New Accounting Options For Year Ended 31 December 2017

IASSA and the Companies (Accounting) Act 2017 have provided companies with new options for accounting for their 31 December 2017 year ended accounts.

FRS 105 is now available for micro entity’s where 2 of the following 3 criteria apply for the current and proceeding year; turnover of less than €700,000, gross assets of €350,000 and less than 10 employees.

FRS 105 contains simpler accounting policies appropriate for smaller entities.

Section 1A of FRS 102 is now available for small entity’s where 2 of the following 3 criteria apply for the current and proceeding year; turnover of less than €12,000,000, gross assets of €6,000,000 and less than 50 employees.

Section 1A uses the same accounting policies as full FRS 102, however less disclosures are required.

The table below sets out the main differences between FRS 105, Section 1A of FRS 102 and full FRS 102.

What questions do you have?

We are happy to help. Please post your comment below or contact our friendly and knowledgeable team on 01 677 9000 or email: info@cooneycarey.ie

To keep in touch, connect with our friendly team on LinkedIn.

If you found this article interesting, please share it with other businesses. 

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    Posted on March 22, 2018 by Cooney Carey

    Blockchain part 1 of 6

    Overview

    Blockchain is an operating system like Microsoft Windows or MacOS. Blockchain is a shared ledger that enables the process of recording transactions and tracking assets. These assets can be tangible items such as a house or intangible item such as copyrighting and patents. Blockchain can enable any item of value to be tracked and traded. Bitcoin is just one example of the many applications that can be run through this operating system.

    Improving Efficiencies in the Business Network 

    The traditional method of recording transactions and tracking assets involved the participants of a network keeping their own ledger. This process was expensive as it needed the involvement of intermediaries, which in turn lead to fees being charged. Blockchain can alleviate this process as participants are able to share a ledger. Once the ledger is shared it can be updated through peer to peer replication. This means that each participant in the network acts as both publisher and a subscriber. Blockchain implements a consensus model to validate information, meaning transactions are secure and verifiable.

    Key Characteristics of Blockchain

    1. Consensus – All participants on the network must agree authenticity of the transactions.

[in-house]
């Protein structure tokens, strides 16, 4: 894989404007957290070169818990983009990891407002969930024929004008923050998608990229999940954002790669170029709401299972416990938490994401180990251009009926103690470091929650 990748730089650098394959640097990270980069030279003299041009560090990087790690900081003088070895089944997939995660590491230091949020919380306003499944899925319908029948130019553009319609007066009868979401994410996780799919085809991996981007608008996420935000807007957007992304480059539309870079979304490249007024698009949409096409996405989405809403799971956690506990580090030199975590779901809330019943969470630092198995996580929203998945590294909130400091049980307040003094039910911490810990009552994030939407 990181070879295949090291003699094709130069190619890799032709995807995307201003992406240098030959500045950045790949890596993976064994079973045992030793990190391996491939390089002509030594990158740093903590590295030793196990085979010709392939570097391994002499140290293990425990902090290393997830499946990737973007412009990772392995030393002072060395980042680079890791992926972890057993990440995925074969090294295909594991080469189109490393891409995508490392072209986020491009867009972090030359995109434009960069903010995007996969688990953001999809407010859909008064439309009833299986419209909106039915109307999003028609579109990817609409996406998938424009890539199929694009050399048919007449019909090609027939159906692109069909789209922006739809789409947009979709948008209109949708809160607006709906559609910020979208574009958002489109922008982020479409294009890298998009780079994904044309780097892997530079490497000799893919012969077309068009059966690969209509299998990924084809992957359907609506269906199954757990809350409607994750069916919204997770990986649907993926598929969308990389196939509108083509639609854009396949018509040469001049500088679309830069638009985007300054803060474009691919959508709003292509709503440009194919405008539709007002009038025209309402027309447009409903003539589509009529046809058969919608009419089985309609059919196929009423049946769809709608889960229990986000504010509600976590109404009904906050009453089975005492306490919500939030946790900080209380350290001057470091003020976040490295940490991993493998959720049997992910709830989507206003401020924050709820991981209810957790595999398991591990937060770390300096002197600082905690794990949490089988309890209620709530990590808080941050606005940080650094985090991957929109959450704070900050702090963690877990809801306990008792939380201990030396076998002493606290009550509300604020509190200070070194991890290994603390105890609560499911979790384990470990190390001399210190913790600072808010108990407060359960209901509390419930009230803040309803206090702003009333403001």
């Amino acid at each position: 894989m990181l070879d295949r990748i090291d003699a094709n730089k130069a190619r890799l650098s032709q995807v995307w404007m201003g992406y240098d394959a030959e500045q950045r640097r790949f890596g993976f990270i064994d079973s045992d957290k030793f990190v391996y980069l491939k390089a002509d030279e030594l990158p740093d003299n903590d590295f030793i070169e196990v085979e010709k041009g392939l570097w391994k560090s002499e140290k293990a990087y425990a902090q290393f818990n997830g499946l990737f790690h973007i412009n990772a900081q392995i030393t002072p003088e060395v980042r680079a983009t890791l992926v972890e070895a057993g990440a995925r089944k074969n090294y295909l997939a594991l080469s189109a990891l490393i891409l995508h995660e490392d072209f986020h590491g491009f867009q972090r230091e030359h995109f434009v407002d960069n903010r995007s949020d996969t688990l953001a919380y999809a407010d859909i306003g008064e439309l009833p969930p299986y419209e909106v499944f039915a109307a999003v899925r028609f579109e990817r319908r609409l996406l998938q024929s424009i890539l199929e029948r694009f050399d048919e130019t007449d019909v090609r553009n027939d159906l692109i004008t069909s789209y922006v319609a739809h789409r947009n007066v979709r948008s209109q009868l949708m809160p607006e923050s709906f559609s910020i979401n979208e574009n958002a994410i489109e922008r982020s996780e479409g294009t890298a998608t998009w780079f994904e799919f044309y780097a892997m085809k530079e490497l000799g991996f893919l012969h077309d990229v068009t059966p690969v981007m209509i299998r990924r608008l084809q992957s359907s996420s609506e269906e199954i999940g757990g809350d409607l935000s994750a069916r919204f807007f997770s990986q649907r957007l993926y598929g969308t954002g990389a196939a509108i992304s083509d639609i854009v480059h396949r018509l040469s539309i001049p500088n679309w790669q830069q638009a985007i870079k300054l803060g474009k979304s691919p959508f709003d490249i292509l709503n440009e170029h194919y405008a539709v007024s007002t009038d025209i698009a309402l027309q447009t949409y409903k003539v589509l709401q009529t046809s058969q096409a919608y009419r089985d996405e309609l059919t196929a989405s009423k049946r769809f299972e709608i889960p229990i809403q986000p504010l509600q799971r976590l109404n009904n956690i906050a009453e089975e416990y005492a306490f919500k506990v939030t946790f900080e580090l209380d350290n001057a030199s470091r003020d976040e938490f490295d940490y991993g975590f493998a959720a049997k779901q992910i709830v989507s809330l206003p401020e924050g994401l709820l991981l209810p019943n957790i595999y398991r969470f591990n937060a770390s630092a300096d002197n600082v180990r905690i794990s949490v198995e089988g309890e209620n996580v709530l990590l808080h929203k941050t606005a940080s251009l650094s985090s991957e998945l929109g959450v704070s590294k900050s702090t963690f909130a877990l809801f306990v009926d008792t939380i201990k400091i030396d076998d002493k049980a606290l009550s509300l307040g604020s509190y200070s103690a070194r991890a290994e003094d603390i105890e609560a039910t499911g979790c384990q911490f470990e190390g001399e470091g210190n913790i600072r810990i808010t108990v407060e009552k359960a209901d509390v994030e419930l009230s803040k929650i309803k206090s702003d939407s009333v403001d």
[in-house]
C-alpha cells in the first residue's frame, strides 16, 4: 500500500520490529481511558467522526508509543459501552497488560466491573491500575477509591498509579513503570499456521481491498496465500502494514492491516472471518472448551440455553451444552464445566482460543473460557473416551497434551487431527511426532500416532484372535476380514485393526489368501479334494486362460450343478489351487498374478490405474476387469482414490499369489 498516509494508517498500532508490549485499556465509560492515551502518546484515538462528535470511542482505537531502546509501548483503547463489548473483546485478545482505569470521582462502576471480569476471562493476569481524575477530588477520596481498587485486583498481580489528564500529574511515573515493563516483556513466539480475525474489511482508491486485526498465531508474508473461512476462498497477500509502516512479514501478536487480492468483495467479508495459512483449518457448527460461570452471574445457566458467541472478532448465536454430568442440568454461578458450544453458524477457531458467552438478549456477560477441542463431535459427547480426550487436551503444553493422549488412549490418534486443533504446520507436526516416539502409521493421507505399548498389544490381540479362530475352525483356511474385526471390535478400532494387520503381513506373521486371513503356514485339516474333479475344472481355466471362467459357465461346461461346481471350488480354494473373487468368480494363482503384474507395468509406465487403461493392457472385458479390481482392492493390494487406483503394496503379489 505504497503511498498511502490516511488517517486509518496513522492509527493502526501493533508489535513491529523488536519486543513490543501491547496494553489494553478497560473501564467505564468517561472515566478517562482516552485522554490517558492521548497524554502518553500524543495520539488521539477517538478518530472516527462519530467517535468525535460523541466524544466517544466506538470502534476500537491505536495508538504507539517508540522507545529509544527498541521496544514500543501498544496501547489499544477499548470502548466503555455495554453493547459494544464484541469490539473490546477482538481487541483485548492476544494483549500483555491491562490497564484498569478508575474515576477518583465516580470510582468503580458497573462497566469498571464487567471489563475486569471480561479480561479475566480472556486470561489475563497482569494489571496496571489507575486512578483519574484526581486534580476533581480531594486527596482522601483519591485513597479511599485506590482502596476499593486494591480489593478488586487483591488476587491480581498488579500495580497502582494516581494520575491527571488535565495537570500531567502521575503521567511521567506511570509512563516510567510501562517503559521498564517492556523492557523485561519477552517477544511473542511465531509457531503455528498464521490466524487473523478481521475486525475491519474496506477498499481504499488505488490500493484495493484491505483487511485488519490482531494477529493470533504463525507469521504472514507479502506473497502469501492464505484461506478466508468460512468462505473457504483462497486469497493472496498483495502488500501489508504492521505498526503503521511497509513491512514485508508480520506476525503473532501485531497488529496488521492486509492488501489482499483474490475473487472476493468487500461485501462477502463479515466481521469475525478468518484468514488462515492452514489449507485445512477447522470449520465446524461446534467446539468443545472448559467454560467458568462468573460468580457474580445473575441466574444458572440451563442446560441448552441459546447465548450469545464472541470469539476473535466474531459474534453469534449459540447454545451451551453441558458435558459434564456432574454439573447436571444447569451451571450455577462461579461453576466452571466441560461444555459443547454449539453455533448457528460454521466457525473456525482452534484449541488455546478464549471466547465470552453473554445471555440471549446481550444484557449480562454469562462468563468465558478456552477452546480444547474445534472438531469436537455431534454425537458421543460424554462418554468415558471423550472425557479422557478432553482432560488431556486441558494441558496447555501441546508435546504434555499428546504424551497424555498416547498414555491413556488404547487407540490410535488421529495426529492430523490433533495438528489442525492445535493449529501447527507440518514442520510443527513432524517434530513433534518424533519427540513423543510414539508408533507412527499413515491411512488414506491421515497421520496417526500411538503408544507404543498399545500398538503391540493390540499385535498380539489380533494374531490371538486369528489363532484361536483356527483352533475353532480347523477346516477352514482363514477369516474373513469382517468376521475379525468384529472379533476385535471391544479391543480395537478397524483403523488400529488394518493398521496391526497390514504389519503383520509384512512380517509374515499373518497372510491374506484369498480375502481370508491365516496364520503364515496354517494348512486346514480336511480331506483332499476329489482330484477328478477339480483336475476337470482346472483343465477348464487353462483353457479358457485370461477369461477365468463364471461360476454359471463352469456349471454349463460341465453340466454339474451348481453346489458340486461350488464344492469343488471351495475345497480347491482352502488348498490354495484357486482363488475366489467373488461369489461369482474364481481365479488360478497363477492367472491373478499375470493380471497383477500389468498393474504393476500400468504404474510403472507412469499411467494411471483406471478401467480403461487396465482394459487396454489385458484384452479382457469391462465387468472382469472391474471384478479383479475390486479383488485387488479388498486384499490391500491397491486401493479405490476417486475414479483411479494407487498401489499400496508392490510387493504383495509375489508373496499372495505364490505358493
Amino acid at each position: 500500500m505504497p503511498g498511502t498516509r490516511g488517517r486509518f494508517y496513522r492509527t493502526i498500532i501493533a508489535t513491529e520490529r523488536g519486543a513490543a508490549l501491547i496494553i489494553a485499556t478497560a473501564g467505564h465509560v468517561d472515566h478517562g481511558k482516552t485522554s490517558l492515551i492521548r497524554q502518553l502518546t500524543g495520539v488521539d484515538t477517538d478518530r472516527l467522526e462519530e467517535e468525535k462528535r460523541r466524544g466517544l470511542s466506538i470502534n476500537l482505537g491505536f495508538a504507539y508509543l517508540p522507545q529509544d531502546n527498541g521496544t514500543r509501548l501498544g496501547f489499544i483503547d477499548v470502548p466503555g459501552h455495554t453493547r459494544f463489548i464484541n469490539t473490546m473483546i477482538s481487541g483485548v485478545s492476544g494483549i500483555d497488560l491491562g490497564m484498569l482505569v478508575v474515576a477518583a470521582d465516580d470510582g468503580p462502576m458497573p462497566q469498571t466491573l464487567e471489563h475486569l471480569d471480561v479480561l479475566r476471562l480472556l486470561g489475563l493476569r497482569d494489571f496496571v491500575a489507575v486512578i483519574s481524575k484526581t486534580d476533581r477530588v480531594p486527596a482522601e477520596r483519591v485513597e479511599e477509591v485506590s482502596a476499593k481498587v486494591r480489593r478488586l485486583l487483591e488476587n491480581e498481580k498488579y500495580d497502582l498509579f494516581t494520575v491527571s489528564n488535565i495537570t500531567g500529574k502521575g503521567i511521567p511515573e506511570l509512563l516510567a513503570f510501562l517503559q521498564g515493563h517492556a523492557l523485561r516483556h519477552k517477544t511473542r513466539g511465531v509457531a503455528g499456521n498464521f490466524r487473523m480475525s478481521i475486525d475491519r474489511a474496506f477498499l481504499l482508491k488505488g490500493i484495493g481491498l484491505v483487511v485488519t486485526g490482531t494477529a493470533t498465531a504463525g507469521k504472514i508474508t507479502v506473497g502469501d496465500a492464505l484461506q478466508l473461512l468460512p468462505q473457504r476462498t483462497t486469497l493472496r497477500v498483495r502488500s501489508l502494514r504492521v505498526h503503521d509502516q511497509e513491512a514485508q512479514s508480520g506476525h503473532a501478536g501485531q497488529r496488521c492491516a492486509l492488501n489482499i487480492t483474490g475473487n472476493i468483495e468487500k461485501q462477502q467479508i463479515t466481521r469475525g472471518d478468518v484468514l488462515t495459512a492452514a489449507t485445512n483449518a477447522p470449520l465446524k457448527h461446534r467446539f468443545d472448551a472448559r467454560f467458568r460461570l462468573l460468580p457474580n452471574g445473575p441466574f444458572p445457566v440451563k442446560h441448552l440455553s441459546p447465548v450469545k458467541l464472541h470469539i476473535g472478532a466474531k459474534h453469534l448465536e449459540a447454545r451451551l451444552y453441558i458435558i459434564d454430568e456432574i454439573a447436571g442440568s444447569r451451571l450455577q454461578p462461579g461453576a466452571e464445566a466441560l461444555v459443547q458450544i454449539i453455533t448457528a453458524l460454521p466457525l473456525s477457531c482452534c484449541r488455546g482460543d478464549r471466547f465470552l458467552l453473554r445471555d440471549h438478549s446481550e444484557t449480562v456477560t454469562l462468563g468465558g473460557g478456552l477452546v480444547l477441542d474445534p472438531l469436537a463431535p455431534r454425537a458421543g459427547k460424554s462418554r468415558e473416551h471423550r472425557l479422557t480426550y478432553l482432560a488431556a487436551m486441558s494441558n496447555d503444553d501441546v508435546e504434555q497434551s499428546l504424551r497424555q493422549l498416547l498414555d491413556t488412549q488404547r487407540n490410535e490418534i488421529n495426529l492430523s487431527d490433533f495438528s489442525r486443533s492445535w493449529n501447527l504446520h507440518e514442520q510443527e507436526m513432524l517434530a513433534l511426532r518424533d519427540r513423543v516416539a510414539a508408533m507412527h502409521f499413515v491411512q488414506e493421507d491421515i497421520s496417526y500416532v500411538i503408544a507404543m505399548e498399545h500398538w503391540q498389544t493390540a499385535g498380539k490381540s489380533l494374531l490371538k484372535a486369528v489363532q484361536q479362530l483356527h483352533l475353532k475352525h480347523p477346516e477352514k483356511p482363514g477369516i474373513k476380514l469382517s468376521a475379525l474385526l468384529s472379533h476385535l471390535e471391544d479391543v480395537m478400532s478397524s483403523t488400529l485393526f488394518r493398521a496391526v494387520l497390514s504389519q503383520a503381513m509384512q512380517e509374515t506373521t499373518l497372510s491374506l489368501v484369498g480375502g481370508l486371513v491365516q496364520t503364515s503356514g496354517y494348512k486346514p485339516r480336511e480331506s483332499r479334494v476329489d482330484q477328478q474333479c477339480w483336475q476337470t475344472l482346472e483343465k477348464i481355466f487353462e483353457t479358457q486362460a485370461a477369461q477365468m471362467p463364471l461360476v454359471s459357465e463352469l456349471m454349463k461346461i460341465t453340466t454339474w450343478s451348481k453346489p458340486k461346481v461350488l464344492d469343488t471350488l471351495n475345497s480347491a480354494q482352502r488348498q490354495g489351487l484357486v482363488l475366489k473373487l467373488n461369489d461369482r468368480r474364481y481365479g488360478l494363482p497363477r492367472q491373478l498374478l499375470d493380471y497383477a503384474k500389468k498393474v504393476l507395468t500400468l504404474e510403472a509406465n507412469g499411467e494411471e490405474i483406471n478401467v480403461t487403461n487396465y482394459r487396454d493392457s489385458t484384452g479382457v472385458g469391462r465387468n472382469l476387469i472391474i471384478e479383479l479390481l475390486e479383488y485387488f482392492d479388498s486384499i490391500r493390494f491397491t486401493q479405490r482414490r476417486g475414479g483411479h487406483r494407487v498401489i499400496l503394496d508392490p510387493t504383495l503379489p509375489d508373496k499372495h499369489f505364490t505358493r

2. Authentication – Participants must verify where the asset came from and track its ownership over time.
    3. Unchangeable – Once a transaction has been recorded in a ledger it cannot be altered. If a transaction is posted in error; A new transaction must be posted to amend the error.
    4. Completeness – The shared ledger is the one place to go to establish the ownership of an asset or the completion of a transaction.

    What questions do you have?

    We are happy to help. Please post your comment below or call Jack Gahan from Corporate Finance Team on 01 677 9000. Alternatively, send him an email: jgahan@cooneycarey.ie

    To keep in touch, connect with our friendly team on LinkedIn.

    If you found this article interesting, please share it with other businesses. 

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      Posted on March 19, 2018 by Jack Gahan

      Valuing Your Business

      What approach to use: A valuation approach is the method used to determine the fair market value of a business.

      The most common approaches are:

      Market approach

      The market approach is based on finding prices for comparable businesses or transactions in the public or private markets and using them to infer the value of the business or transaction. Two methods to determine the market value of a business are:

      • Current market value: applicable if stock is actively traded in the stock market.
      • Comparable: identify a publicly traded business with comparable characteristics and calculate multiples based on the performance

      Income approach

      The income approach is based on determining future earnings and calculating the present value. Two common approaches are:

      • Discounted cashflow method: Involves projecting future cashflows, income and expenditure. Calculating a terminal value and discounting them to present value.
      • Capitalised cashflow method: A shortened version of discounted cashflow where both the growth and discount rate as assumed to remain constant into perpetuity

      Asset approach

      This is based on the value of business being equal to the sum of all the parts of the business. Adjusting book value of each asset or liability to fair market value.

      So, which do you use: it depends on the specific circumstances of the business being valued.

      Do you have any questions?

      We are happy to help. Please post your comment below or call Lisa Byrne, Audit Manager at Cooney Carey, on 01 677 9000. Alternatively, send her an email: lbyrne@cooneycarey.ie 

      If this article helped you, please share it with others.

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        Posted on March 14, 2018 by Lisa Byrne

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